Title: In the Tall Grass (novella)
Author: Stephen King & Joe Hill
Simon & Schuster (e-book release only)
Rating: 3.5 / 5
Mile 81 meets “N” in this collaboration between Stephen King and Joe Hill, now available from Simon & Schuster Audio.As USA TODAY said of Stephen King’s Mile 81: “Park and scream. Could there be any better place to set a horror story than an abandoned rest stop?” In the Tall Grass begins with a sister and brother who pull off to the side of the road after hearing a young boy crying for help from beyond the tall grass. Within minutes they are disoriented, in deeper than seems possible, and they’ve lost one another. The boy’s cries are more and more desperate. What follows is a terrifying, entertaining, and masterfully told tale, as only Stephen King can deliver. (goodreads.com)
HUGE WARNING::: This novella is a little gorey, and while I do not talk about the gorey parts in my review, I do NOT recommend this for the faint of heart or those with weak stomachs.
Guys, I was SO, SO EXCITED when I saw this pop up on my Goodreads feed. SO EXCITE. Let me tell you why:
If you haven’t guessed, I’m a huge Stephen King fan. I may not always like what he writes (*cough*Dreamcatcher*cough*), but I’m a loyal fan. So when a collaboration came up between King and his son, Joe Hill, I was all kinds of horraying. I realize this isn’t the first time it’s happened, but it’s the first one to pop up for me. (I was, alternately, disappointed that it was only in e-book form and had to wait for my e-reader to get it.)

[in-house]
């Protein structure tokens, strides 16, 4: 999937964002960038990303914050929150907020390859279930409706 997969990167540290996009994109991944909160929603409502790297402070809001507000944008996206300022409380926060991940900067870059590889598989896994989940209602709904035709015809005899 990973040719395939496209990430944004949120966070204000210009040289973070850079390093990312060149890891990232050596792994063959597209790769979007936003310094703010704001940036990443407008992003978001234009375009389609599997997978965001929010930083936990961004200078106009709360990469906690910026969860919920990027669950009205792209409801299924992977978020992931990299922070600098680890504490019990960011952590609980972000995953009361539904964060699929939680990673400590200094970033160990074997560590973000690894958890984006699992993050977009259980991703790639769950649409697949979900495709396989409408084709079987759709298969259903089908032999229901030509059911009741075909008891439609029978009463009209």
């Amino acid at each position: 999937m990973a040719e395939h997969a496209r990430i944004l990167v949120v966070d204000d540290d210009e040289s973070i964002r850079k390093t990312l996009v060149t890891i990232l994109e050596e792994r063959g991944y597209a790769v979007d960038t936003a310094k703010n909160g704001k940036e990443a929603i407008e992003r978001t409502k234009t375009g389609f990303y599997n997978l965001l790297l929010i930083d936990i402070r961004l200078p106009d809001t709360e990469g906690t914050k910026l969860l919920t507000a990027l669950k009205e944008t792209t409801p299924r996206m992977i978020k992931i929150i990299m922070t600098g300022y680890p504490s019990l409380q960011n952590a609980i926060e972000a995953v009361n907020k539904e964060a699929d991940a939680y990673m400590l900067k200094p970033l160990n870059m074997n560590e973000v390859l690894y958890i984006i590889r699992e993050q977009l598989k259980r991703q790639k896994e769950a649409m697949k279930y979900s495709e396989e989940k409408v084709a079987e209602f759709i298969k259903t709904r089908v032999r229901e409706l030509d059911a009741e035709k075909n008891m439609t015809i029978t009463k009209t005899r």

So let’s talk a little about this novella.
The plot jumps right in, no beating around the bush, no getting to know the characters. Just a quick little info-dump about the brother and sister, Becky and Cal, and then it’s off to the races for them. Or, you know, off in the tall grass and to certain doom, because this is Stephen effing King and Joe effing Hill, after all.
The gore jumps in pretty soon after, along with a fairly disorienting scene (scenes?) in which Cal jumps to see over the tall grass and realizes that he’s walked a lot further than he’s thought. But the most memorable scenes happen with Becky, starting with a run-in with the boy’s father and ending with reuniting with her brother. Really, it was Becky’s story that kept me really interested. While Cal wasn’t particularly boring, the interesting parts of his journey were sent to the cutting room floor, so to speak, and we get hints of it from Becky’s point of view, but nothing that is overly substantial.
Overall, I really enjoyed it. While this is definitely one of the hit-or-miss shorts from King (in particular due to the amount of gore and disturbing imagery), it was a hit for me. I don’t recommend it to anyone who can’t handle gore, however.